Diana Olick is an Emmy Award-winning journalist, currently serving as CNBC's real estate correspondent as well as the author of the Realty Check section on CNBC.com. She also contributes her real estate expertise to NBC's "Today" and "NBC Nightly News with Brian Williams."
Prior to joining CNBC in 2002, Olick spent seven years as a correspondent for CBS News.
Olick began her career as a local news reporter at WABI-TV in Bangor, Maine; WZZM-TV in Grand Rapids, Mich.; and KIRO-TV in Seattle. She joined CBS in 1994 as a New York-based correspondent for the "CBS Evening News with Dan Rather" and "The Early Show." She also contributed pieces to "48 Hours" and "Sunday Morning." During that time, she covered such stories as the World Trade Center conspiracy trial and the Boston abortion clinic shooting.
In 1995, Olick was assigned to cover the Midwest as a Dallas bureau correspondent. In the three years she was there, she covered all forms of natural disaster, including the crash of TWA Flight 800, the JonBenet Ramsey murder mystery and was the exclusive correspondent for the trial of Oklahoma City bomber Terry Nichols. During that time, she also took a temporary assignment in CBS' Moscow bureau, where she chronicled the brief presidential campaign of Mikhail Gorbachev.
In 1998, Olick was reassigned to the New York bureau and then immediately posted to Bahrain for the buildup to a possible second Gulf War. A year later, she went to Albania to cover the U.S. military buildup during the conflict in Kosovo.
Upon her return, Olick was reassigned to CBS' Washington bureau and the Capitol Hill beat. During Campaign 2000, Olick covered the Senate campaign of First Lady Hillary Rodham Clinton and later joined the Bush campaign as a special correspondent for "The Early Show." That fall, she was named Supreme Court correspondent; her first case was Bush v. Gore.
Olick has a B.A. in comparative literature with a minor in soviet studies from Columbia College in New York and a master's degree in journalism from Northwestern's Medill School of Journalism.
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Sometimes when you look inside the numbers, you find something interesting. In a recent report I noticed the number of bank repossessions was rising faster than overall foreclosure filings.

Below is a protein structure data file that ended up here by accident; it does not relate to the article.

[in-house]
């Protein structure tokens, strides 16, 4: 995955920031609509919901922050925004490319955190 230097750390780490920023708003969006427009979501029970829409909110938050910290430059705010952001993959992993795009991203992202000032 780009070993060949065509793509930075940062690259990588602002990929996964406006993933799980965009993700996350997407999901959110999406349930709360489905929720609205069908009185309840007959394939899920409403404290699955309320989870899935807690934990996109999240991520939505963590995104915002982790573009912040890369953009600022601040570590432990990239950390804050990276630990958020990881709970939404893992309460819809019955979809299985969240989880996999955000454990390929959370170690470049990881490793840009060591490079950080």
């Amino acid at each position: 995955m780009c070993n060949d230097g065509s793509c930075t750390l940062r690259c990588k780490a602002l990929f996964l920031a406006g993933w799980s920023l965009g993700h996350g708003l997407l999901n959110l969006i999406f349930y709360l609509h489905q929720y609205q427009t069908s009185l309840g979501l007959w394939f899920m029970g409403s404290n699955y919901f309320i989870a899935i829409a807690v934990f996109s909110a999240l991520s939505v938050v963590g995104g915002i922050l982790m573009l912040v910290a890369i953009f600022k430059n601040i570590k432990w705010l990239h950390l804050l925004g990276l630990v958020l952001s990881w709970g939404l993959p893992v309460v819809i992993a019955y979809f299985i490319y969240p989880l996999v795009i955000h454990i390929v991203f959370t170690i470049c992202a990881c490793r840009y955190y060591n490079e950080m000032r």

As the home builders en masse continue to beg for a home buying stimulus from Congress that includes a government-subsidized mortgage rate buy-down, luxury home builder Toll Brothers is getting ahead of the game.
The companies claim they will, for a fee (which seems to be around $3000), get you through the red tape of lender/servicer modification programs and get you to a rate or payment that you can afford. Some are quite reputable, while others are total scams.
I've been standing on Constitution Avenue since about 4AM, thinking about what our new President will do for America's battered housing market once he moves into HIS new house. As I waded into the crowd, my first question to each reveler I stopped was: "What should President Obama do first?"
Given how things went on the Floor of the House yesterday (not so well for Chairman Barney Frank and his bill to put specific conditions on the remaining TARP money), it is still uncertain what exactly the remaining $350 billion of TARP funds will do to turn the housing market around.
A Feng Shui expert sent me the following tips for FS-ing the White House. Seems the President-elect is an East Life person, given his birth in 1961, a year ending in 1 and as an East Life person the directions that would be most harmonious and supporting for him are the south, southeast, east and north. Plus more FS Ideas.
I want to float an interesting mortgage rescue idea from the National Community Reinvestment Coalition. The group’s president and CEO, John Taylor, will advocate it before the House Financial Services Committee this afternoon.
As the countdown to the Obama administration falls into single digit days, the rhetoric over how to reverse the housing crisis is heating up, and much of the chatter is focusing on bankruptcy and “walkaways”. All of this leads me to ask the question, which is worse to your financial future: personal bankruptcy or foreclosure?